Reading Lolita in Tehran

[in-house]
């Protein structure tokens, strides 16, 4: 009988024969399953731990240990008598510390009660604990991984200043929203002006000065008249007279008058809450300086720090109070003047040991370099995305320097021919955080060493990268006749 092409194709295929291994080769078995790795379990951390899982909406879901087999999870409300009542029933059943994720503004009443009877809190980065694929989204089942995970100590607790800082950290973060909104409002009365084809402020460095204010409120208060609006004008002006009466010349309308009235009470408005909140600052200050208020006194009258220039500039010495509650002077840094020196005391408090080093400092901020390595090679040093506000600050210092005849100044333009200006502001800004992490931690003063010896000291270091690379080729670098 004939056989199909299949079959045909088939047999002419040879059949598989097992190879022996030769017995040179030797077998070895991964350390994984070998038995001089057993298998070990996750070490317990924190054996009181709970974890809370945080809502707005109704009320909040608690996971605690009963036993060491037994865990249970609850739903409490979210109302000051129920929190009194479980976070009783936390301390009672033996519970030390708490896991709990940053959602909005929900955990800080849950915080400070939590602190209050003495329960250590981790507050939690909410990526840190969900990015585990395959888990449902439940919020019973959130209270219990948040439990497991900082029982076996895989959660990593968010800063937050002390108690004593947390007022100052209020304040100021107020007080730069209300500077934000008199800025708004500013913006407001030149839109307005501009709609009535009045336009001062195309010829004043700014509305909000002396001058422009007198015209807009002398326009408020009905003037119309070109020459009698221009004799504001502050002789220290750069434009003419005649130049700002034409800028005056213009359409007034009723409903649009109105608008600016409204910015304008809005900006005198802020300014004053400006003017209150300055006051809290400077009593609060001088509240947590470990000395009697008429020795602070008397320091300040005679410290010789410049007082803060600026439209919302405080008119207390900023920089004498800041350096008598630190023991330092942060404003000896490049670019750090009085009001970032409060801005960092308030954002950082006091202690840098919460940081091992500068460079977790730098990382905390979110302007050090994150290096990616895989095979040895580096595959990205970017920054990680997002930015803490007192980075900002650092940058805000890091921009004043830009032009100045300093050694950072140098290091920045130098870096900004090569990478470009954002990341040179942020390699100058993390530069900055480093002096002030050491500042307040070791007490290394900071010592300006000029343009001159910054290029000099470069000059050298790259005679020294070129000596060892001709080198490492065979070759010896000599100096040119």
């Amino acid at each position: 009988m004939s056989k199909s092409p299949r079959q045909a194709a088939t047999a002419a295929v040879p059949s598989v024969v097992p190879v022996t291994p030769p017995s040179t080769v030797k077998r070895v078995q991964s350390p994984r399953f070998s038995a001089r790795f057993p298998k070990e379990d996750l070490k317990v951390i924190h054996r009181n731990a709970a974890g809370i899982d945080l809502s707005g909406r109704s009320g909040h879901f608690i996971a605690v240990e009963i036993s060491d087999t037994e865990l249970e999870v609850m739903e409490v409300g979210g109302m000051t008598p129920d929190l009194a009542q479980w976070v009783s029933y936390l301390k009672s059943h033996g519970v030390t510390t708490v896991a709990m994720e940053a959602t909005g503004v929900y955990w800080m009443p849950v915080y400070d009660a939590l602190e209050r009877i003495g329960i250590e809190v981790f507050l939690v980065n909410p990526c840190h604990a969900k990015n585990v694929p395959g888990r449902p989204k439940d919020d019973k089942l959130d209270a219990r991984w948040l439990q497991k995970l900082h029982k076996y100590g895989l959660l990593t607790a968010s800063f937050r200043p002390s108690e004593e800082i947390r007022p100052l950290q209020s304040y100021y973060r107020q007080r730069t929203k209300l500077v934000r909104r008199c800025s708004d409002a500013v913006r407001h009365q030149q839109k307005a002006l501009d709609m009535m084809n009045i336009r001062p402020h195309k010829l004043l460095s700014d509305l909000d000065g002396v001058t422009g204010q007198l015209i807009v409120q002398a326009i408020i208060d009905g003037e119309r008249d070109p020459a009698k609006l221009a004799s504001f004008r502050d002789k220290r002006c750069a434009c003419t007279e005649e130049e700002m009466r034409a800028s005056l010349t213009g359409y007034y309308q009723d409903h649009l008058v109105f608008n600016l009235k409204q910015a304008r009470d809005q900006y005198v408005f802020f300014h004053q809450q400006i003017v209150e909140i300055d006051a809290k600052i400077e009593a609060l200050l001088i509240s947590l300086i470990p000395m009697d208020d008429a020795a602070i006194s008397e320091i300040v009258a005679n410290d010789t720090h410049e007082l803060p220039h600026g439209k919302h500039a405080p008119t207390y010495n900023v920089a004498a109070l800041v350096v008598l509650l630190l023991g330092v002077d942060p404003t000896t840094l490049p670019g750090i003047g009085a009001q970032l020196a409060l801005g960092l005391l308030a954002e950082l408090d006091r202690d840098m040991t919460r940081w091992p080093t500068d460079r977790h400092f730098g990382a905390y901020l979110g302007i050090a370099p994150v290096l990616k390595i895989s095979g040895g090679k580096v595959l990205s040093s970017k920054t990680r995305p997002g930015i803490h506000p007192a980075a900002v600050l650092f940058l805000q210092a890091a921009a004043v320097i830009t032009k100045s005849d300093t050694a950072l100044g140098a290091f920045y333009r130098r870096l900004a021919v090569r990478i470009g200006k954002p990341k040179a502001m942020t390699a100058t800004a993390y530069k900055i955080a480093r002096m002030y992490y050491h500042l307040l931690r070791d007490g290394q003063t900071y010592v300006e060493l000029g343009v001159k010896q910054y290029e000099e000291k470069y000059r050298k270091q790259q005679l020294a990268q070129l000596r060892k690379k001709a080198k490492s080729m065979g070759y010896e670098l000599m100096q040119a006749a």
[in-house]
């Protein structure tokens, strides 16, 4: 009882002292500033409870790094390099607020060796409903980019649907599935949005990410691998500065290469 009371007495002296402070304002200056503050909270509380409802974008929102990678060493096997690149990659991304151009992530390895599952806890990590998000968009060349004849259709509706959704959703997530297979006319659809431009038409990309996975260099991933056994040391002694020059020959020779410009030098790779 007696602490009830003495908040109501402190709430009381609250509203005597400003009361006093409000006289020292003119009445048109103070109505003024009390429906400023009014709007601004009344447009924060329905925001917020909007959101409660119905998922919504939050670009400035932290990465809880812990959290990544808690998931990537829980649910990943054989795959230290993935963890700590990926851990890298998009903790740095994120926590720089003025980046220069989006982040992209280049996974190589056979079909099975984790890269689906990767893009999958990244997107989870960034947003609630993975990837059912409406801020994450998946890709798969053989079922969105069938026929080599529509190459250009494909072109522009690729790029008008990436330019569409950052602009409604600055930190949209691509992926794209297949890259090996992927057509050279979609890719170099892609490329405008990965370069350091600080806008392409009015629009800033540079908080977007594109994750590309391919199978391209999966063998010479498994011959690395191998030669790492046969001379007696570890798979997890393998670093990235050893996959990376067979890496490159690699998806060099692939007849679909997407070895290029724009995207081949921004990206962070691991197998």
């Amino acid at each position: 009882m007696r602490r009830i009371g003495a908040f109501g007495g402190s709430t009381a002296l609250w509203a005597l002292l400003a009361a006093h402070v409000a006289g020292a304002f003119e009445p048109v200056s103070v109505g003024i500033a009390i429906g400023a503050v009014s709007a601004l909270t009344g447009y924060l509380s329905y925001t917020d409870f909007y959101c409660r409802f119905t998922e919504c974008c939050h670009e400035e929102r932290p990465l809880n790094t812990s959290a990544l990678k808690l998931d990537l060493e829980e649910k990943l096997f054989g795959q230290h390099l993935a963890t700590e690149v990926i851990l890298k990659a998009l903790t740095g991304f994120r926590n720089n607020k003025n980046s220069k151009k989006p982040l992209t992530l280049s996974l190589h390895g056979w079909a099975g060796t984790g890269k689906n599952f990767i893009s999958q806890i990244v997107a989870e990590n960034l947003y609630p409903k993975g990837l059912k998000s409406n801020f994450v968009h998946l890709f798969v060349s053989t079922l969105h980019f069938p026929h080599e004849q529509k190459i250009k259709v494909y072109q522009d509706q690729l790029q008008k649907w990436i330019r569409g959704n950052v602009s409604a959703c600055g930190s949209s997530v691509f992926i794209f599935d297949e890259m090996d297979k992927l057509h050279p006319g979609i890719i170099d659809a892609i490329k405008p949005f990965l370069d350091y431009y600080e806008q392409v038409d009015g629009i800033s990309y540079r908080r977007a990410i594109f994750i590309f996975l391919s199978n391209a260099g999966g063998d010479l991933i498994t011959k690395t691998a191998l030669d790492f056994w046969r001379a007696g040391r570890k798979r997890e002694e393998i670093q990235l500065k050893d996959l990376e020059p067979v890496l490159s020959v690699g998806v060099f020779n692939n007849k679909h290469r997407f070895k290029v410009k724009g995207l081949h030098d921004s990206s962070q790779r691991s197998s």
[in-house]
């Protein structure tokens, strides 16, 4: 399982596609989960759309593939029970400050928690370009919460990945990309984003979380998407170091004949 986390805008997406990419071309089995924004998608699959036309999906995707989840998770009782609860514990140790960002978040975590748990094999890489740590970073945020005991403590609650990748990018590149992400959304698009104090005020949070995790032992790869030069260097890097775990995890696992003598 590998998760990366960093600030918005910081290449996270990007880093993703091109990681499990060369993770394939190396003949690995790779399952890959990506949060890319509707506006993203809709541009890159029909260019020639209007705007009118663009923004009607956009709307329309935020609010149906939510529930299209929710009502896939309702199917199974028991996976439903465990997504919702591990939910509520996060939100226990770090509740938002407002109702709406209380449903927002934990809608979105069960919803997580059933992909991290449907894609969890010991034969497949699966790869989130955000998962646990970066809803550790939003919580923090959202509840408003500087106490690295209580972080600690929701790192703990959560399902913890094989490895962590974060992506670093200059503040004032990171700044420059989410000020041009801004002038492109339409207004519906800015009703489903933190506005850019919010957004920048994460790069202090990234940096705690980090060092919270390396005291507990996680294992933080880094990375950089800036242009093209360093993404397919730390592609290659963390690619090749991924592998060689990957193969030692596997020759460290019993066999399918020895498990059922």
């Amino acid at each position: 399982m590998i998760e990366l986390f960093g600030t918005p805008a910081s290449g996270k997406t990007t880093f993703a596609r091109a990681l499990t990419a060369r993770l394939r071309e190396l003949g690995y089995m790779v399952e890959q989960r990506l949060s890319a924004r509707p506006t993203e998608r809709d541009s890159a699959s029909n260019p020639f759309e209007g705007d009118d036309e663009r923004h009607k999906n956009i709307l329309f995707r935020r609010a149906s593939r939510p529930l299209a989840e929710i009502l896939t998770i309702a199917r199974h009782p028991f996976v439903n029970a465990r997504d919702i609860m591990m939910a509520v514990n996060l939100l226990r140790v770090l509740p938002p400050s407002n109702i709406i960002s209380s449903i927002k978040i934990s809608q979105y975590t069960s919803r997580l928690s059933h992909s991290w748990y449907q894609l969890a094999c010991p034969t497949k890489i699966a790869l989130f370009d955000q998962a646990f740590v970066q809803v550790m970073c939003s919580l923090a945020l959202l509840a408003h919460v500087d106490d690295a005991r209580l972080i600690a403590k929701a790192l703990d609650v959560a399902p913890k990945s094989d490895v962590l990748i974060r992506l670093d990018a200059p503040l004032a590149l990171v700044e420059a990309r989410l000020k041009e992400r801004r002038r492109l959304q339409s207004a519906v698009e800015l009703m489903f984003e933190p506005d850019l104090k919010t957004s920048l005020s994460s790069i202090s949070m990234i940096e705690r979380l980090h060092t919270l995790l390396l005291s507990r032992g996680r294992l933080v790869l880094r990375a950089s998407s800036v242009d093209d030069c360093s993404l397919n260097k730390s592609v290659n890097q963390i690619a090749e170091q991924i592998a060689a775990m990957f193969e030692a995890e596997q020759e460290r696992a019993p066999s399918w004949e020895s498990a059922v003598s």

READING LOLITA IN TEHRANBook Club Choice Monday 14th June 04Reading Lolita in Tehran by Azar Nafisi published 2003Upsilamba!This is the delightful word exclaimed by one of Azar’s students, Yassi, one day when she walks into the room for the routine Thursday morning private literary class. Azar Nafisi, the author, is immediately carried back in time, and in this episode when the girls use their imaginations to explain the word, there is a sort of encapsulation of this wonderful book. Here Azar first describes the episode, she then goes on to define the meaning of the word, and then uses it to stretch our imagination and feed us with memories, descriptions, analyses and histories of the students and the times they lived in in Iran under the Ayotolla Khomeini and others.Each girl has been given a pseudonym to protect their present lives. Yassi said she thought ‘upsilamba’ could be the name of a dance, Manna ‘suggested … it evoked the image of a small silver fish leaping in and out of a moonlit lake’, Nima, Manna’s husband who sent in his suggestions later added that it was a prod in the brain so as not to forget him, Azin said it was a melody, Mahshid said it was three girls jumping rope, Sanaz said ‘a small boy’s secret magical name, Mitra said a blissful sigh, Nassrin a magic code.In fact it was Nabakov who actually may have invented the word out of his usual method of word-play, meaning possibly how it was that children could understand ‘eachother at the first word’ captured in written form by dredging up an archaic letter, the ‘upsilamba’, which became in his own eyes a bird or a catapult that freed you into imagining other worlds.What is noticeable from their interpretation however is how each of these girls who spend most of their week swathed in black, hiding their hair, their nails, their laughter, cannot repress their inner hope and spirit, their imagination that soars and frees them from the cruel, gray brutality of their daily lives.So it is that Azar Nafisi manages to combine many literary devices in her book Reading Lolita in Tehran.The book reads easily like a novel but is in fact her memoirs, triggered by her deep love and knowledge of English, American and world literature. To give shape to her memoirs she takes 4 authors and explores themes she and her students discover in their various novels. You all know that these four are Lolita by Nabakov, The Great Gatsby by Fitzgerald, Daisy Miller and other novels by Henry James and Pride and Prejudice by Jane Austen. Thus in each chapter we have unusual and often disturbing analyses of the books they read together, borrowing ideas frequently from other works by the authors or illuminations of works by other authors.The initial push-off, like the word ‘Upsilamba’, is never dull in itself. Most great works of art grab the reader pretty rapidly, whether it is Lolita or Pride and Prejudice or to be topical, The Iliad. But there has to be a greater theme and at least one interesting character to hold us and involve our minds. Nafisi could just have analyzed the books, but she uses them to draw us into her world. She finds that the Thursday morning discussions which she had originally intended as a private class for serious students of literature after she withdraws from her University career due to, for her, impossible restrictions on dress, behavior and choice of subjects, draw out the private lives and despair and hope of these women and herself.In the first chapter, concerning Lolita we learn about each student in turn. Nafisi is protective towards them and calls them her ‘girls’ even though some of them are women.She describes herself as ‘good old plastic’. This is obviously modest and belies her own genius and ability to hold the class together through thick and thin.There is Nima, married to a sympathetic husband, Manna, who is barred from the group out of fear of the religious police. Although Nafisi’s husband, Bijan, makes an occasional appearance in the apartment, the women unwatched by authorities or menfolk unburden themselves and allow womens’ problems to be aired…. and each novel sheds amazing light on their problems.There is impish Nassrin, who ‘disappears’ from the group and is found to have undergone horrific troubles at the hands of the authorities.Her friend Mashid is the oldest, the most conservative and religious of the group. She seems to have accepted an almost nun-like existence.Azin, the most glamorous, often clashes with the two friends. She is longing to show off her beauty and test the waters of freedom and sexual innuendo around her although she is actually married, albeit to a wife-beater.Mitra is calm and teasing. Of the group, she has the most peaceful relationship with another student, Hamid, and the two married for love.Sanaz is under the thumb of her immature younger brother, who takes on the role of irritated protector and mini-dictator. She finally travels to Turkey to attempt a marriage with someone she has had a crush on since childhood, a marriage expected of her Europeanized but obedient fiancĂ©; this imposing of marriage on the two good people who scarcely know each other ends in separation.Lastly, there is laughing, self-questioning Yassi, the youngest and possibly most devoted of the group who is only 14 when she audits a University class and later follows Nafisi into the private Thursdays. Her vulnerability in the face of her imprisonment makes her particularly touching.None of these girls have happy, carefree lives. They are captured for demonstrating against repressive authority, whether in appearance, religious deviance or political beliefs or being in the wrong place during the frequent raids. Some are tortured. They have friends who sat in prison with them or whom they had met in class who were summarily executed. Even those who avoid the public find their lives encapsulated by Kafka-esque or Alice in Wonderland rules and laws and attitudes. Nafisi comes out with many personal examples. There is the stray hair showing from under the chador.There is laughing in corridors. There is eating a peach too seductively. There is looking or letting a man (in other words seducing him) look into her eyes. There is playing music. Books are increasingly banned, films are hard to find, mixed company of unmarried people is considered whoredom for which you can be executed.In fairness to the University and to my puzzlement, the books and authors studied are pretty well acceptable to the authorities. Nevertheless the courage of Nafisi and her students constantly overawe us.Nafisi describes her career at The University of Tehran followed by the move to AllamehTabatabai University for women.At the U of Tehran where she was a young lecturer back from America (on campus she had demonstrated with anti-Shah students) she met the new revolutionaries who were battling amongst themselves for hegemony, Marxists versus Islamicists of various intense levels of belief. We watch as the Ayotollas take over. Meanwhile she relished the arguments she had with members of the various Islamic Brotherhood members who seem to have treated her with mingled respect and regret at her views. At one point she puts the book Daisy Miller on trial in the form of a debate. Daisy is attacked by a religious but persistent young man who finds her immoral and is defended by startlingly bright women. This one class could have caused Nafisi’s dismissal and expulsion of the women but she at least gets away with it.In the chapter on The Great Gatsby she describes the growing atmosphere of turmoil and fear as the religious leaders clamp down more and more on the population. One excuse for the repression is the inflated and imposed fear and hatred of anything Westernized, America the Great Satan and the imperialistic Zionist Entity.In the chapter on Henry James we experience the horrors of the Iran-Iraq war. On one hand she and the girls live with fear, death and terror every night, on the other they carry on in a sort of timewarp of disbelief; as with their appearance they have real bodies and expressions beneath the black clothes that swathe them, so their minds ready at any minute to run for shelter cannot really accept their daily limitations. Knowing life in Israel, we can understand how this can happen.In the last main chapter, based on Jane Austen, she discusses marriage. The girls are as engrossed in this subject as any religious Jewish girl waiting for a shidduch and have expectations just as varied, from acceptance of arranged marriage to yearning for romance. This is in an ethos of mens’ control over womens’ destinies. Yassi, the youngest, parodies the opening line of Pride and Prejudice saying “It is a truth universally acknowledged that a Muslim man, regardless of fortune, must be in want of a nine-year-old virgin wife.” Nafisi tells us about her growing family. Her little daughter Negar was born into repression and resents the fact that she has never even known the freedoms her mother remembers. When Khomeini dies she thinks the women outside the window will take off their chadors and when they don’t she cries out that he is not dead. She is actually right, metaphorically! She is born into a society where people are so accustomed to unquestioning obedience they see Khomeini’s face in the moon. Her husband Bijan, a most stable character reminiscent in his perfection of Austen’s Mr Darcy, is completely supportive of her comparatively wayward behavior and also supports her in her career. Her mother who had been a minister under the Shah in turn chides her and gives her warmth and protection. She has a little son who will grow up in America when she finally decides to return after nearly 20 years and where she teaches to this day.I find it impossible to talk about everything I think about when I read the pages of this book. There is a sort of turmoil in my own mind, due to the myriad subjects and the emotional impact. But there are one or two themes I would like to mention because they affect me so strongly.One is her relationship with a mysterious, unnamed ex-teacher she calls “My Magician”. He is her mentor and his very hidden-ness and exclusivity suggest that she is at once attracted to him like a soul-mate in hiding and in need of him to clarify her own thoughts about books and problems as they arise. Now it is interesting that Nabakov in Lolita talks about a mysterious ‘conjuror’ who knows answers. This suggests to me that Nafisi sees her life defined as if it were literature and literature as if it were life. Thus she can delve into a book and with her students see incredible relevance to their lives and psyche whilst seeing their lives play out like a novel.Narrowing this down, I would like to mention Lolita itself. I have avoided getting into it so far as it would take an entire volume to explain it. Firstly, I am utterly amazed at the level of intimate knowledge by these non-native-English students with all the innuendoes of our rich language. To follow Nabakov’s use of language takes time and familiarity with much of Western culture. He himself was astonishing: had to learn English and he uses it like a wizard.We all react viscerally to Humbert Humbert, and this is Nabakov’s intention. He has taken a horrible subject and made art out of it. As Homer says (I’ve been rereading the Iliad as you probably realize), violence has a ‘terrible beauty’. The violence of Humbert against the nymphet Lolita is repulsive and yet produces all around us a ‘terrible beauty’ - a great web of deceit bolstered by brilliant innuendoes, word-plays that cause us to look further, deeper into history, our language, our society, ourselves, and the consequences of our actions and beliefs. He has us entangled. The Persian women understand this instinctively in a way that we in the West can not. The attitudes based on The Absurd, and the violence, physical or mental, against the Iranian people and women in particular is so all-pervasive, and so bolstered by religious and cultural baggage they cannot escape from it without revolution or death. Even escape or exile will never free them mentally as we see when Nafisi meets certain old friends after many years. During the war they were indoctrinated with signs saying:“Whether we kill or are killed we are victorious!”When the Islamic government took over the Film Censor was an old blind man.If a Muslim Iranian, even married with four wives, wants to make love to more women he can contract a 10-minute marriage.That is the Alice in Wonderland experience. That is the experience of Cincinnatus in Nabakov’s Kafka-esque novel about an innocent prisoner. That is why the women think that Daisy Miller herself shows heroic courage in the face of a society we would recognize today. Their sensitivity to problems – and freedoms – that surround us in the West is heightened far more than our own.And the despairing analysis of all the women is that the worst sin, the worst evil in Man is lack of empathy, lack of the ability feel, to put oneself in the place of another. Like Humbert Humbert. Like anyone who imprisons people and ideas in the name of love or religion or class propriety or patriotism, ignoring the living beings they are persecuting. And this is ironically aided and abetted by ourselves, since we like Nabakov’s ubiquitous butterfly, are caught in this net of solipsization, this persuasive taking-over of our own individual selves by another entity, whether it be a Humbert or a religion or a blind Film Censor. Because we are complicit -- as Nafisi says, “What linked us so closely was this perverse intimacy of victim and jailer.”Linda Hepner